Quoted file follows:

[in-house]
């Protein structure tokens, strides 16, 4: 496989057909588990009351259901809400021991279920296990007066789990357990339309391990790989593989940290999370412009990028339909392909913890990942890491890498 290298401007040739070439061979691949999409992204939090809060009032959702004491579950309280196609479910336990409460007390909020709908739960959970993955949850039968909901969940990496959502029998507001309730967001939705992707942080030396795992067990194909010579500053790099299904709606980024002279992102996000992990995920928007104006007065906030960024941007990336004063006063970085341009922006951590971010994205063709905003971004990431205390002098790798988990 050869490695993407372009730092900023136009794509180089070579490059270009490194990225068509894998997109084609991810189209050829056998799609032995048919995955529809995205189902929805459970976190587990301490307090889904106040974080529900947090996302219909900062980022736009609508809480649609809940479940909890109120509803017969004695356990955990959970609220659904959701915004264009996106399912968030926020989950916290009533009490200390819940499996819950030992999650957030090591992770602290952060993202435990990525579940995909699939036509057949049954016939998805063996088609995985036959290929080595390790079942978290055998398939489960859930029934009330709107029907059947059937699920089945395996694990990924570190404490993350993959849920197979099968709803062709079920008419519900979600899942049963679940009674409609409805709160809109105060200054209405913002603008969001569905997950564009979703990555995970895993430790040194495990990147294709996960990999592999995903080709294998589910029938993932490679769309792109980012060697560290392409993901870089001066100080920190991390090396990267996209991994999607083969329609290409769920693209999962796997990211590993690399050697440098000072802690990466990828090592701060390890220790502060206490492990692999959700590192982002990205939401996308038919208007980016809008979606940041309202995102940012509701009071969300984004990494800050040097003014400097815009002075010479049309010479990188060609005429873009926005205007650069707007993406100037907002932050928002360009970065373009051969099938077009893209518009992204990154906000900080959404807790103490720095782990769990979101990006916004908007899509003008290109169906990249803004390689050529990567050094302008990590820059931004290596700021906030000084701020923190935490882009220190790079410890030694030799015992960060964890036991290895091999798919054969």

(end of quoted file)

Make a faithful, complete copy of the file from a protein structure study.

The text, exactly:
[in-house]
């Protein structure tokens, strides 16, 4: 496989057909588990009351259901809400021991279920296990007066789990357990339309391990790989593989940290999370412009990028339909392909913890990942890491890498 290298401007040739070439061979691949999409992204939090809060009032959702004491579950309280196609479910336990409460007390909020709908739960959970993955949850039968909901969940990496959502029998507001309730967001939705992707942080030396795992067990194909010579500053790099299904709606980024002279992102996000992990995920928007104006007065906030960024941007990336004063006063970085341009922006951590971010994205063709905003971004990431205390002098790798988990 050869490695993407372009730092900023136009794509180089070579490059270009490194990225068509894998997109084609991810189209050829056998799609032995048919995955529809995205189902929805459970976190587990301490307090889904106040974080529900947090996302219909900062980022736009609508809480649609809940479940909890109120509803017969004695356990955990959970609220659904959701915004264009996106399912968030926020989950916290009533009490200390819940499996819950030992999650957030090591992770602290952060993202435990990525579940995909699939036509057949049954016939998805063996088609995985036959290929080595390790079942978290055998398939489960859930029934009330709107029907059947059937699920089945395996694990990924570190404490993350993959849920197979099968709803062709079920008419519900979600899942049963679940009674409609409805709160809109105060200054209405913002603008969001569905997950564009979703990555995970895993430790040194495990990147294709996960990999592999995903080709294998589910029938993932490679769309792109980012060697560290392409993901870089001066100080920190991390090396990267996209991994999607083969329609290409769920693209999962796997990211590993690399050697440098000072802690990466990828090592701060390890220790502060206490492990692999959700590192982002990205939401996308038919208007980016809008979606940041309202995102940012509701009071969300984004990494800050040097003014400097815009002075010479049309010479990188060609005429873009926005205007650069707007993406100037907002932050928002360009970065373009051969099938077009893209518009992204990154906000900080959404807790103490720095782990769990979101990006916004908007899509003008290109169906990249803004390689050529990567050094302008990590820059931004290596700021906030000084701020923190935490882009220190790079410890030694030799015992960060964890036991290895091999798919054969």